‘Universally too cheap’: Rick Rule says these M&A focused gold miners are also prime takeover targets
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In a recent chat with Stockhead’s Oriel Morrison, famous resources investor Rick Rule said Australian stocks were ripe targets for mounting merger and acquisition activity, especially in the gold space.
Most have enjoyed strong margins and profits this year despite a timid gold price, and potentially a flow of capital into cryptocurrencies, weighing on their share prices.
Gold miners now seem to be hungry for growth, looking to use their growing bank balances to fund capital investments, mergers and acquisitions.
“I think Australia is particularly ripe for mergers and acquisitions in two senses,” Rule says.
“One, the acquisition of non-Australian companies by Australian companies and increasingly — if the bigger and better Australian companies don’t begin to sell at premiums — the takeover of those companies by foreigners.
“And of course, the lateral and strategic mergers within the Australian Exchange. I think the next 18 months is going to surprise everyone positively with mergers and acquisitions.
“In the near term that benefits the acquiree, but in the long term if it is structured well, it will benefit the acquiror.”
Rule has a list of M&A targets he would prefer to keep proprietary, for obvious reasons.
But he does say to look for companies that are simply too cheap.
“Companies where the net present value of their cash flow, particularly where they have long life reserves, are substantially cheaper than their enterprise value,” he says.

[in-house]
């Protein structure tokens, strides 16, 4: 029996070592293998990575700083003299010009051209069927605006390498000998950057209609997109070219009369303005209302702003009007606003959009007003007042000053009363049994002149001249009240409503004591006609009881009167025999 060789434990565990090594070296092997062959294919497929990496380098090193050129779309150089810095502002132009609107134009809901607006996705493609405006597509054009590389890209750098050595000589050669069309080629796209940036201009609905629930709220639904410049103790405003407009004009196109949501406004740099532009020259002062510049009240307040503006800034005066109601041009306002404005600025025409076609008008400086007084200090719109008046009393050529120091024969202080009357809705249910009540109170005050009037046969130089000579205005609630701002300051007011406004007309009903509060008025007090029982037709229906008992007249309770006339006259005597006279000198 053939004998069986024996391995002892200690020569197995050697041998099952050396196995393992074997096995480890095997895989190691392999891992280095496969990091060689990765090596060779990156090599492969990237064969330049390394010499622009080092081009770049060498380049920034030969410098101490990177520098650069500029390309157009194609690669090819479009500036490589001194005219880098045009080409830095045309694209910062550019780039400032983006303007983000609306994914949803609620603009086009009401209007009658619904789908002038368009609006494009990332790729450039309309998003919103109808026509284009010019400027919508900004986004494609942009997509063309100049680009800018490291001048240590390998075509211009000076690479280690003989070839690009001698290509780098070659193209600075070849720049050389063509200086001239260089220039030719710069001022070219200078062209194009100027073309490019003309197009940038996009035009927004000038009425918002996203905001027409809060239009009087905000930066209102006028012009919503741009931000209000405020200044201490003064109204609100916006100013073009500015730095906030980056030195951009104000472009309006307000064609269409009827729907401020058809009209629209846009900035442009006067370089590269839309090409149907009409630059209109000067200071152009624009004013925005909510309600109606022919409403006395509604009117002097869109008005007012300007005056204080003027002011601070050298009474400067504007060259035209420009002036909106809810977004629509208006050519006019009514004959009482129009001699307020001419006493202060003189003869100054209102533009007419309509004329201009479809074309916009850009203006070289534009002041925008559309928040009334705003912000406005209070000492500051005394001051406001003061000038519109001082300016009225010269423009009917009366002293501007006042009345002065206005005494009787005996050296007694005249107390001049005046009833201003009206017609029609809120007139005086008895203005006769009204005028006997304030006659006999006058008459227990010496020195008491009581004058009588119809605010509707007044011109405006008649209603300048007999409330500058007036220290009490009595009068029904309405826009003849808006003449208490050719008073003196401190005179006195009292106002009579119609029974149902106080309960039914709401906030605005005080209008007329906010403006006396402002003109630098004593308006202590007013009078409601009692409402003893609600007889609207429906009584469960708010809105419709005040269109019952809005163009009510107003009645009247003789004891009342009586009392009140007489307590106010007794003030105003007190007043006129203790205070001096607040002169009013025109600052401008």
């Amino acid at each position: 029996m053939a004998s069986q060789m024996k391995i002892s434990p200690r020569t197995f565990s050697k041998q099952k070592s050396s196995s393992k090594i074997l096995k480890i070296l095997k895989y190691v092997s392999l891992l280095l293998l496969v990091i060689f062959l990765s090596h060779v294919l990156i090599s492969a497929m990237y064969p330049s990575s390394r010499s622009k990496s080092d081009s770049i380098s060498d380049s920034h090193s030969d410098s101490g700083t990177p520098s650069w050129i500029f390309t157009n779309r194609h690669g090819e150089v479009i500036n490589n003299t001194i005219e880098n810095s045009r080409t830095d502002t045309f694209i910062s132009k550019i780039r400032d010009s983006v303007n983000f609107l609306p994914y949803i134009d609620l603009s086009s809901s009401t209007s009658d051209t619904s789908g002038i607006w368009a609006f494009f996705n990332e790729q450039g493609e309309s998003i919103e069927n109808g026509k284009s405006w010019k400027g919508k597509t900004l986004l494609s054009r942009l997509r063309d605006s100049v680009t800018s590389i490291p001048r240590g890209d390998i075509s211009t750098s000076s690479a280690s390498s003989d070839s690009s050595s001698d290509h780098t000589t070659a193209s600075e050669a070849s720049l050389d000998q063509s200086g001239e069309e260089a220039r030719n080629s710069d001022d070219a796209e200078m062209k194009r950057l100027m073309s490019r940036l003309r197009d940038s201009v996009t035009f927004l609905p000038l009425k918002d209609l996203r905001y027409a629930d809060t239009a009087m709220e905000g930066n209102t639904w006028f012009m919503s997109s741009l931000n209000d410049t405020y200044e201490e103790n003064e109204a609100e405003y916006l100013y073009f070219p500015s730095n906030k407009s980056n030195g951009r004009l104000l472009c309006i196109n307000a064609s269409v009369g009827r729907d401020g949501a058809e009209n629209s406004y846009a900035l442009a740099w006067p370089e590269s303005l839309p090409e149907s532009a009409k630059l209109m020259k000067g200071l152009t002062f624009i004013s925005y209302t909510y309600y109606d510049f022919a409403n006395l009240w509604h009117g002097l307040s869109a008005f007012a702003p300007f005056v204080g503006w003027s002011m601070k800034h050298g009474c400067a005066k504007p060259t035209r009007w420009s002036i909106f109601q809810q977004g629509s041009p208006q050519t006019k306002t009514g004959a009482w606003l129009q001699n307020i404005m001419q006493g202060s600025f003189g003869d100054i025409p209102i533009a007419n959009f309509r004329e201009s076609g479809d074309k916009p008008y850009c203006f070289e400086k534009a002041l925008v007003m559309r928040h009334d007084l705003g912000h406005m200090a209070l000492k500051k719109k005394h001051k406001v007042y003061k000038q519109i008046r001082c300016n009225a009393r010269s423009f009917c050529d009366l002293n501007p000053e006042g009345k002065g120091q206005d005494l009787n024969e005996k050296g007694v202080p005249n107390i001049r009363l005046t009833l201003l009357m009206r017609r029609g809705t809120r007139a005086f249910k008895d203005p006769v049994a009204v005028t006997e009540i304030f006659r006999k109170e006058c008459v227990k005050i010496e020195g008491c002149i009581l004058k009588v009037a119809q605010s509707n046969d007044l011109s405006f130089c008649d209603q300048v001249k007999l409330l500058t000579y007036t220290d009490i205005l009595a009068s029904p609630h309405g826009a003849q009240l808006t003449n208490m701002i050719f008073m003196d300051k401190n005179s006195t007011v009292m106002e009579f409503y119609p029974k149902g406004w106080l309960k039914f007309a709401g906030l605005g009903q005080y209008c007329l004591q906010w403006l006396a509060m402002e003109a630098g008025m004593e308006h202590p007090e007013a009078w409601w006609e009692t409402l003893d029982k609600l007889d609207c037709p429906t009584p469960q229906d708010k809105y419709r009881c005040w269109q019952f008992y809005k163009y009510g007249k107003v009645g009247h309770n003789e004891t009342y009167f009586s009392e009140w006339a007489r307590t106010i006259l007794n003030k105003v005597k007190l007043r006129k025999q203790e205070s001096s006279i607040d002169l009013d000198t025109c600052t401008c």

“By my way of thinking, the plus $2bn to $10bn Australian gold mining industry – that market cap range – is universally too cheap.
“At current gold prices – not higher gold prices – these companies are all selling at prices that are as cheap as I have ever seen them in my career.
“I also believe that the gold price will go up, so I am attracted to both the numerator and denominator in that equation.”
From talking to industry execs worldwide, Rule knows that they are beginning to work up the courage to do M&A again.
The industry got pretty discouraged from doing that, for very good reason, in the decade 2000-2010, where so many aggressive acquisitions turned out to be disastrous for shareholders.
“But there is a circumstance now where the lack of investment, particularly in precious metals mining, for the last few years has meant that the surviving companies have to acquire, or they begin to shrink,” Rule says.
“They cannot explore and develop fast enough to maintain their current production. And the assets that they need to acquire are, in historical terms, extremely cheap.”
Which companies fall into Rick Rule’s mid-cap takeover bracket? Only one, so we’re going to nudge it down to $1bn market cap.
These companies are also looking to add ounces themselves, increasingly by snapping up smaller mine developers on the ASX.
The price-to-earnings ratio (P/E ratio) mentioned below measures a stock’s current share price relative to its earnings per share. It is an imperfect, but still useful, guide to valuation particularly with reference to other stocks in its industry. Lower number = ostensibly cheaper.